Car Buying for Women and Minorities: Survey

Today we’re releasing data collected from our National Shift Survey on consumers’ experiences with car buying and selling, as well as their opinions on everything from ridesharing to seat warmers.

Drumroll, please….

The Industry Needs a #METOO Movement
Nearly 90 percent of women have felt spoken down to, belittled, or disrespected during the car buying/repair process. Sadly, we shouldn’t be surprised. Data shows car buying is ripe with discrimination and abuse, especially for women and people of color. The status quo is unacceptable – the industry can – and must – do better.

Car Ownership is Here to Stay
We’ve been saying this one for years. The conventional wisdom is wrong about the future of car ownership. According to our data, more than 87 percent of people have no intention of getting rid of their cars for ridesharing. Which makes sense. Have you ever tried strapping a car seat in an Uber?

Autonomous Cars Scare People
Nearly 70 percent of Americans (69%) said they wouldn’t feel safe in an autonomous car. While we’re super excited about the possibility of having driverless cars on our roads, the data shows Americans still need some convincing.

Customers Aren’t Asking for Much 
What can dealers do to improve the car buying experience? It’s simple.  Being honest is the number one thing our respondents told us car salesmen/women could do to make them more likely to buy a car (58%). In fact, honestly matters more than be offered discounted rates (48%) or extended warranties (45%).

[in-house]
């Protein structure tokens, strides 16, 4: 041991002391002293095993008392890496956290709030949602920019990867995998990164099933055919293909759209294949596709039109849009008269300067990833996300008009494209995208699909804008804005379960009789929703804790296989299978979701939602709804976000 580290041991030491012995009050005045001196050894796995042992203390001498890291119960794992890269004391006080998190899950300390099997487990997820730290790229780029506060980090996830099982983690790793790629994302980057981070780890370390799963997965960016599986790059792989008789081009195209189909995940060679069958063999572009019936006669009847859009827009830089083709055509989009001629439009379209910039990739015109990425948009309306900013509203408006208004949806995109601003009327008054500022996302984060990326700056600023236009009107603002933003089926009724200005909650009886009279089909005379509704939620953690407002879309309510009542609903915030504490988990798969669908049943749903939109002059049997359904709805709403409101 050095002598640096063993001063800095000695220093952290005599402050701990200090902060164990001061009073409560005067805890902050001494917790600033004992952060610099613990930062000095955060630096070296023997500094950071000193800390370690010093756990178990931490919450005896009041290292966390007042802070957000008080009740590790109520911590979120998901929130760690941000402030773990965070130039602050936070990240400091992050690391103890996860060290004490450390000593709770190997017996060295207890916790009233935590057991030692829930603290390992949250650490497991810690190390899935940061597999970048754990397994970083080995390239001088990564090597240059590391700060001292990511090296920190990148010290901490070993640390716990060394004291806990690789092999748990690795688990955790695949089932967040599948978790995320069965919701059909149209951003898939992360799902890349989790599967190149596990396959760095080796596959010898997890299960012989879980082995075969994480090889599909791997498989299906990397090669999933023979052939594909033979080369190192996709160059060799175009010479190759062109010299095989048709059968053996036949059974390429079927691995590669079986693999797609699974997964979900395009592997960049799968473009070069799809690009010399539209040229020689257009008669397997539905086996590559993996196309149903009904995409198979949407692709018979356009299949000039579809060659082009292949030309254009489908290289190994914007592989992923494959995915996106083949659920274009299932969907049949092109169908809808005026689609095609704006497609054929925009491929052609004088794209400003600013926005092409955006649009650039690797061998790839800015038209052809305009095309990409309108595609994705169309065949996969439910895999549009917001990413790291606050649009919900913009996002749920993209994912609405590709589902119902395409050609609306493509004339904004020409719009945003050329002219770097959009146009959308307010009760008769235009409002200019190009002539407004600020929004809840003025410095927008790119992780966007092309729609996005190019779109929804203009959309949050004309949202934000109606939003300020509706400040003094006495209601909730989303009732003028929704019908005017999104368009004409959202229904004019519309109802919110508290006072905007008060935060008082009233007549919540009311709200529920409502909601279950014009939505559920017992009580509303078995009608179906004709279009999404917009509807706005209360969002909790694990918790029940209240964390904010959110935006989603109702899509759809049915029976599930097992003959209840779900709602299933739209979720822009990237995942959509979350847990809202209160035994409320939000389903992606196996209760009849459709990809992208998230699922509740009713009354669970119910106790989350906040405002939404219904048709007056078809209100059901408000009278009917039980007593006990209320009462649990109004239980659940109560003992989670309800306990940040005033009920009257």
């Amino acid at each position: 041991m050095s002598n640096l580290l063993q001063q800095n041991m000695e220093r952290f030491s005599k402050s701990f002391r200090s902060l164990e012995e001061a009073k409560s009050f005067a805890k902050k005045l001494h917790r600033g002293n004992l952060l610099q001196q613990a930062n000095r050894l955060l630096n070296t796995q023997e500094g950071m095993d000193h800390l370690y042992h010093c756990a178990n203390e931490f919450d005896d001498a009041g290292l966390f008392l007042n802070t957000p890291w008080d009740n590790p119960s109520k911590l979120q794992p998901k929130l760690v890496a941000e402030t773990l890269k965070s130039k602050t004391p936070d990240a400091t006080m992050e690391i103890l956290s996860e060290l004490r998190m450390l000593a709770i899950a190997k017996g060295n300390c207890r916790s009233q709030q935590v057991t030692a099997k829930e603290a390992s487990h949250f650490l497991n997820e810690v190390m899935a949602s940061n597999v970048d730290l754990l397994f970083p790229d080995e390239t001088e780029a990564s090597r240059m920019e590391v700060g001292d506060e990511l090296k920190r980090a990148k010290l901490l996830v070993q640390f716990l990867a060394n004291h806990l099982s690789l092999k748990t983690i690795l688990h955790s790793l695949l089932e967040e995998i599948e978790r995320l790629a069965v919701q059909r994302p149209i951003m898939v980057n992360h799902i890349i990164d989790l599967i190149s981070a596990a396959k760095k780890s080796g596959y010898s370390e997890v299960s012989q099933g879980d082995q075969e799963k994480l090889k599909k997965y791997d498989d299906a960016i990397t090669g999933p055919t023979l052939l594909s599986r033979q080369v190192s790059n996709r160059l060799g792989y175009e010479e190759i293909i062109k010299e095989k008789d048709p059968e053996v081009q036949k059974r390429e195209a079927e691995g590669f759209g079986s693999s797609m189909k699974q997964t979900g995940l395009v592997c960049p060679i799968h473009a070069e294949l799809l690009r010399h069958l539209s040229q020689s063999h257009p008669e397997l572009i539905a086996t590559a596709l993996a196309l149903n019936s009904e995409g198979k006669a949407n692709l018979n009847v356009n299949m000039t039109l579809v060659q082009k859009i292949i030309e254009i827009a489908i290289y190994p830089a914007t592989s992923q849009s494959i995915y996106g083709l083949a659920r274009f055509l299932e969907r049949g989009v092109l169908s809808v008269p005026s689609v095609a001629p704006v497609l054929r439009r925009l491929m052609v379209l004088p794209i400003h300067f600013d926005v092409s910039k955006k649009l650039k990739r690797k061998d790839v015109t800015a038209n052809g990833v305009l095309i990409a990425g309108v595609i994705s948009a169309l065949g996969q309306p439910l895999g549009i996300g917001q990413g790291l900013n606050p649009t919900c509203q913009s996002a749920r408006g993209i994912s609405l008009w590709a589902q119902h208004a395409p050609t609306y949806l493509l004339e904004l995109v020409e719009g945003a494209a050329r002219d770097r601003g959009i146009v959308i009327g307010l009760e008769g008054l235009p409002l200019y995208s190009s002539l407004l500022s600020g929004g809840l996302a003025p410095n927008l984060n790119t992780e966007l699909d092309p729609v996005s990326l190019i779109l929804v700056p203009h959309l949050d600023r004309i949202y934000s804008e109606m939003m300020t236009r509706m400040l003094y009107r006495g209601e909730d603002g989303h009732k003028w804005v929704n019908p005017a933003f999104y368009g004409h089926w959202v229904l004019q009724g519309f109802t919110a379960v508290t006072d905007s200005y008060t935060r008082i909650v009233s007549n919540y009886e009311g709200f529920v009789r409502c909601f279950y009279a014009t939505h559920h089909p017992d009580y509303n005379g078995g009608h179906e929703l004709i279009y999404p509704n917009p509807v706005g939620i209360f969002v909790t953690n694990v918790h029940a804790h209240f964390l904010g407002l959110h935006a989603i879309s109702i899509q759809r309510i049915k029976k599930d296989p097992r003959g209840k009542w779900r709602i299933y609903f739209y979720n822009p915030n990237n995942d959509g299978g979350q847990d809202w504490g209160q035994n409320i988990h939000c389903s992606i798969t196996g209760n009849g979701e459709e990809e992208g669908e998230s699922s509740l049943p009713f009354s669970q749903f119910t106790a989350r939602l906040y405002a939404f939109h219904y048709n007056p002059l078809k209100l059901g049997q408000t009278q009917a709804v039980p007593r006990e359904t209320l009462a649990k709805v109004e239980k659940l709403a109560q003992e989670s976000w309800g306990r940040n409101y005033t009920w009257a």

Manual Cars Lack Love 
Over a third of the population would never consider a manual car (36%); plus an additional 13% bought one before, but wouldn’t again. That means,  nearly 50% of the population is automatic, all-the-way.

Basics Beat Bluetooths
This one made our engineers cry! Surprising, 66 percent consumers would rather have basics like leather interiors, seat warmers (we agree!) or automatic features (e.g., locks and windows) than high-tech features like Bluetooth, Wifi, Alexa, or a smart maintenance dashboard.

Safety features (e.g., backup cameras and blind spot detections) also ranked higher than high-tech features, but lower than seat warmers, and automatic features. Overall, people find tech in cars helpful (58%), but it’s not a must have (12%).

Dealerships = Time Sucks
More than 38% of people have spent four or more hours buying a car at a dealership. Flying from SFO to Cabo takes less time. Perhaps we should let these poor souls know that in addition to our free on-demand test drive, Shift now approves car loans in less than 15 minutes. How ’bout that?

  • More than 1,000 people over the age of 18 participated in this survey.